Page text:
Fees aren't really taxes, so no one would object to a fee for the real necessities. Would you? I'm sure the Governor wouldn't. Just call it "pay for play" or something like that. The state would just be ensuring that you pay your fair share for the benefits received. Oh, and if you should die in Michigan, maybe the state could have a $5,000 fee for a death certificate. After all, it would be their last chance to collect from you.

Or the State could learn to live within the means of the voters... as the voters have declared.

My comments regarding agreement and disagreement with the Governor:
Where I agreed with the Governor:
  • Contain costs through consolidation of purchasing and other services
  • Reduce prison population by alternative sentencing of non-violent criminals (including use of large fines, as feasible)
  • Provide incentives/penalties for colleges and communities to contain costs related to state funding
  • Re-prioritize budgets to insure basic human services are funded (but not necessarily expanded)

Where I disagree with the Governor:
  • Free tuition for workers who have lost their jobs. There is no guarantee that this effort will provide any positive effect for Michigan. Workers are not required to stay and work in Michigan after completion of their studies.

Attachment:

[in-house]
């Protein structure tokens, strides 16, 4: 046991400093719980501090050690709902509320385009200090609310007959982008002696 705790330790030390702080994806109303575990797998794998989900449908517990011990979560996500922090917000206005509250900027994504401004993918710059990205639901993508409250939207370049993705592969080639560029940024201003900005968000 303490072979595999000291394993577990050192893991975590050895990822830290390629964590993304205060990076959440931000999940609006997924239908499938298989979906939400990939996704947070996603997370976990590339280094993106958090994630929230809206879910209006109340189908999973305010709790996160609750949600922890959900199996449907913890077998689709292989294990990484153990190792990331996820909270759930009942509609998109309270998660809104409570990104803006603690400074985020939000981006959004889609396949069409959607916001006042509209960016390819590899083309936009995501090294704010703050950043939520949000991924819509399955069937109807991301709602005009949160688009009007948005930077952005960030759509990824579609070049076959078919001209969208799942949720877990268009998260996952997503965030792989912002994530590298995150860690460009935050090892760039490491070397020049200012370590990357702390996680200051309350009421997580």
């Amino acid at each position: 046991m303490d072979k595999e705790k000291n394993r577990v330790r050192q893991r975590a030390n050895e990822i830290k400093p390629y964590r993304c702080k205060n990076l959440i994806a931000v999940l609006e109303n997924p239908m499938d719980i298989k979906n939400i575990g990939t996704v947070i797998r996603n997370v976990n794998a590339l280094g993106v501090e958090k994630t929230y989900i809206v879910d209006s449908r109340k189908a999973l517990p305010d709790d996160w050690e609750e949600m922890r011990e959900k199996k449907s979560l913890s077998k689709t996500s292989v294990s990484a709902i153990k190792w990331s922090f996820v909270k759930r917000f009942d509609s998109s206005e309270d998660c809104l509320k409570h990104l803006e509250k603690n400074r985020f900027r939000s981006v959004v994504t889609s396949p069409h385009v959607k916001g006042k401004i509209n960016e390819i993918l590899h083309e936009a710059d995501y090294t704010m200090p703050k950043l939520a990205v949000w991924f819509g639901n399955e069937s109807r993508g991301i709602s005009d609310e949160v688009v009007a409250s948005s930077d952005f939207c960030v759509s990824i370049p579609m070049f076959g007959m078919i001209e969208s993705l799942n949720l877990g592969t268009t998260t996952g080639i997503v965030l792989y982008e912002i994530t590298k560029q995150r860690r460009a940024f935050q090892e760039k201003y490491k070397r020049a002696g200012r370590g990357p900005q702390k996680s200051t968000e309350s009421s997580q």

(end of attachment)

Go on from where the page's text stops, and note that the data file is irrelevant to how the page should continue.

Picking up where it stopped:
• Directing state agencies to clear blighted areas in cities. Rather than use state resources, offer up the property at no cost to firms that will clear and redevelop the areas with specific performance parameters (time, land use, and design)... this has been done successfully elsewhere.
  • Increasing or adding new taxes that will place a greater burden on businesses and residents simply to have the state redistribute the money
I sent an email to the Governor via the State's website to this effect and suggested that she contact Dr. Steven Levitt of the University of Chicago who is a brilliant economist and practical problem solver. Perhaps a truly brilliant and insightful mind might see past the fog generated by thousands of less-than-brilliant advisers. Of course, the Governor could thank me for my less-than-brilliant advice, since I set that up so well.